Where's Mobile in 2015: More Apps, More Context, More Sophistication
What one item causes immediate internal panic the moment its owner realizes it was left at home on the kitchen counter, on the subway or in a coat pocket left at a restaurant?
Answer: The smartphone. It's the one item whose absence makes consumers feel uncomfortable and anxious. That's why nine in 10 adults say they navigate their day with a smartphone resting in a pocket, cradled protectively in the hand, or ever-at-the-ready from inside a purse, briefcase or backpack.
According to some estimates, smartphone users spend an average of four hours on their phones and tablets, and they do just about everything they already do (or used to do) on a PC or laptop, from searching and emailing to videotaping, sharing, booking, buying and sending feedback. Marketers are adopting new skills to keep pace in the mobile environment.
To stay nimble in the mobile environment, marketers need to be aware of key trends that are emerging and will find broader user acceptance in 2015 and beyond. A few of these trends include:
1. The Emergence of "Geo-awareness"
Plenty of marketers are already familiar with "geo-fencing" and "geo-location" technologies for mobile campaigns, but the next phase of location-based mobile marketing might better be described as "geo-awareness." The simplest example of geo-fencing goes like this: a virtual "fence" is set up around a retail store that sells men's clothes, and as consumers approach the store, they receive a mobile offer to step inside and take advantage of a coupon at that store. Geo-fencing is made possible by embedded communication technologies that detect a smartphone's presence within a specific area.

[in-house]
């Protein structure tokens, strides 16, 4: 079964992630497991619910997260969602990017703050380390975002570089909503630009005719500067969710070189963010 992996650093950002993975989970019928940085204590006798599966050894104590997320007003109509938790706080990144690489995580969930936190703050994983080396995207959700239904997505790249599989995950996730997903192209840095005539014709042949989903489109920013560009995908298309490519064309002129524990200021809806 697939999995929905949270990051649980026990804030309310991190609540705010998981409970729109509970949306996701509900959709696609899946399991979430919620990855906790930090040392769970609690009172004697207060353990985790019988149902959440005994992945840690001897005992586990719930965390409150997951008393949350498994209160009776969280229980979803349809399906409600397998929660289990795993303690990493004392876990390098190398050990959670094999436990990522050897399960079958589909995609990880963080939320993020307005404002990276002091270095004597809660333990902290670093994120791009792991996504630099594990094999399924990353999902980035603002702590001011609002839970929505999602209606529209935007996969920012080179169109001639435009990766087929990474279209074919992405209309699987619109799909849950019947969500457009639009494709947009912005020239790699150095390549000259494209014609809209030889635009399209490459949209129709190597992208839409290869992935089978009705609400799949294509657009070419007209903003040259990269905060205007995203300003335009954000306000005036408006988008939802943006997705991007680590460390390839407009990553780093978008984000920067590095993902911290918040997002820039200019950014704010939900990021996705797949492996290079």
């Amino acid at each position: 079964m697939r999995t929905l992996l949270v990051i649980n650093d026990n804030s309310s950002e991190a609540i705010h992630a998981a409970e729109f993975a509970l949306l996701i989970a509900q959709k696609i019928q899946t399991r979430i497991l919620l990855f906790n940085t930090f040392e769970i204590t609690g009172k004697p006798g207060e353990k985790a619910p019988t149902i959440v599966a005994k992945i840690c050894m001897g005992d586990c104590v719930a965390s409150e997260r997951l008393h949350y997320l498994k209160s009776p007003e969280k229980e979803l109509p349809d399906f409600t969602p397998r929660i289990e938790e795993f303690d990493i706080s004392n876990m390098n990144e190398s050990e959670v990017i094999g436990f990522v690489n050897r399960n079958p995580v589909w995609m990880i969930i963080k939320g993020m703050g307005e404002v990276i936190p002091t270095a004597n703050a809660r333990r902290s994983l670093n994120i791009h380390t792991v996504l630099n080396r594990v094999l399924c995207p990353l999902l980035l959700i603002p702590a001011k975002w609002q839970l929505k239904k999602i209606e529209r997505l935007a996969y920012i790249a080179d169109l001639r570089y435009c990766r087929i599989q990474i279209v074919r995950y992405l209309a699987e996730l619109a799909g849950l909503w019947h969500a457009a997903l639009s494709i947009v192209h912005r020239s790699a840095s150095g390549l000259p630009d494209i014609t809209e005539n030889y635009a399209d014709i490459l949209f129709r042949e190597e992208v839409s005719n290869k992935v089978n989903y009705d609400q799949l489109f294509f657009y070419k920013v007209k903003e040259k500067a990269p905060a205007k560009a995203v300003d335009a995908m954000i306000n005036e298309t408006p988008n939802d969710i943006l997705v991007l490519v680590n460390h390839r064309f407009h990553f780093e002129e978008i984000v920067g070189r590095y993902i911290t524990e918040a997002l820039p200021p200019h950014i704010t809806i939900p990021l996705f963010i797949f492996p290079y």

Geo-awareness, however, takes into consideration not only the location but the actual surrounding environment, such as weather conditions, relative location or the fact that a particular consumer is in a city different from his or her hometown. If a marketer has access to data showing that an already-engaged, opted-in consumer within a "fence" is in New York instead of San Diego, and if the thermometer reads 20 degrees in New York on that particular day, the mobile offer within the fence might be for a toasty-warm Polartec scarf, or a steaming cappuccino at a nearby café rather than a pair of sandals or an iced latte. The goal of "geo-awareness" is to use all available data—internal and external—to deliver messages and incentives that are truly personal, relevantly, timely and real-time contextual.